We left Goa in March 2012 and returned to the UK in a fairly fortunate state. Our home in Goa was paid up for the duration of our absence and we had the kind offer of accommodation at Zoë’s parents for the time of our stay.
The initial plan was to return for new visas and an extended stay involving work to refill the Corcoran account. Fortune continued to smile on us as just before our departure we both secured jobs, me at the Olympics as a Security Manager and Zoë at the World Service managing the decommissioning of Bush House. We had not even landed in the UK yet and we both had jobs starting the week after our arrival. Like I said, we were very lucky.
There followed a whole 7 months of adventures which we will both relate separately but I shall now skip forward to our return to Goa. We return at the end of October to the tail end of the annual cyclone that hits Sri Lanka at this time of year and go straight to our little house where everything is pretty much as we left it. It is at this point I should share the big decision that was made whilst in the UK – WE ARE DONE IN GOA! That’s right dear reader, after 3 years of learning the Indian way of doing things, of catching no fish and acquiring lots of new skills (sausage and cheese making, carpentry and Krav Maga) it’s time to turn the whole thing upside down, sell the contents of yet another house, load our trusty packs with the bare essentials and hit the road again. The thinking behind this comes from my lovely wife who had been considering “our” future and realised that we could continue to live in Goa as long as we did not want to travel elsewhere. In search of further financial security and opportunity to travel she compiled a plan which she then put to me. She later told me that she was quite nervous about bringing me out of retirement and back to the rat race. No need, let’s face it, who else would put up with me and being left alone in the land of cheap booze could not end well for me!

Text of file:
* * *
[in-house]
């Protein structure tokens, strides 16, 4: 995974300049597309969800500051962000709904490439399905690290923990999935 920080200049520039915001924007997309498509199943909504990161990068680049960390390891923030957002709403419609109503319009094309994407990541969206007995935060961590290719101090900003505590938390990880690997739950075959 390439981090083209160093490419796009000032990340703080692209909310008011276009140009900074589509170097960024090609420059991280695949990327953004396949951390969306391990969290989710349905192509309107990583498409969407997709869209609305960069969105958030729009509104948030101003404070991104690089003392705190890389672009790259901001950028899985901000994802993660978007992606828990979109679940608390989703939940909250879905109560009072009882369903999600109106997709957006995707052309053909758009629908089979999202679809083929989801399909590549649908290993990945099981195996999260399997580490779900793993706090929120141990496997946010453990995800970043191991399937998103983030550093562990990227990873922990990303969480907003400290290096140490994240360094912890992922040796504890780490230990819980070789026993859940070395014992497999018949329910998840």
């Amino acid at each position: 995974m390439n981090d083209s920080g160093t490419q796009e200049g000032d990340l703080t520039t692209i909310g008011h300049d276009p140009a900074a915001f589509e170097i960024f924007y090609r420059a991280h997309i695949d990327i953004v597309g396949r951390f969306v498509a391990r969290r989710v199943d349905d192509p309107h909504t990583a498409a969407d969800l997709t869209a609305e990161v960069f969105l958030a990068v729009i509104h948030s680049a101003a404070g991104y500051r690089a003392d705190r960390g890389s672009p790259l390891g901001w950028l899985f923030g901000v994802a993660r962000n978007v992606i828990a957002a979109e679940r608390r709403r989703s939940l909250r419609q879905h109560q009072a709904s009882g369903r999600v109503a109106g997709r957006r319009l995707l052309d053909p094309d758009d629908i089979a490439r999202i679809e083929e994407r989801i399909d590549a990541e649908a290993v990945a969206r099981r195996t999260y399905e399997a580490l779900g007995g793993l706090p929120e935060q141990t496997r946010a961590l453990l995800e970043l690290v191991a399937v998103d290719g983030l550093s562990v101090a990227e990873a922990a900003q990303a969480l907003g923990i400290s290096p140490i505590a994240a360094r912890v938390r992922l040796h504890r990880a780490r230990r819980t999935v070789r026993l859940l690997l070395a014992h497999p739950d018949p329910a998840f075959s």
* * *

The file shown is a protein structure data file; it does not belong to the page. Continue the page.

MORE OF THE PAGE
With typical speed we pack our stuff, give our cleaner the pick of the furniture and bequeath my tools and fishing gear to my mate Steve (hope you catch something mate). We lock up the house for the last time with a tear filled eye, hope on the scooter and head off for a Goan holiday.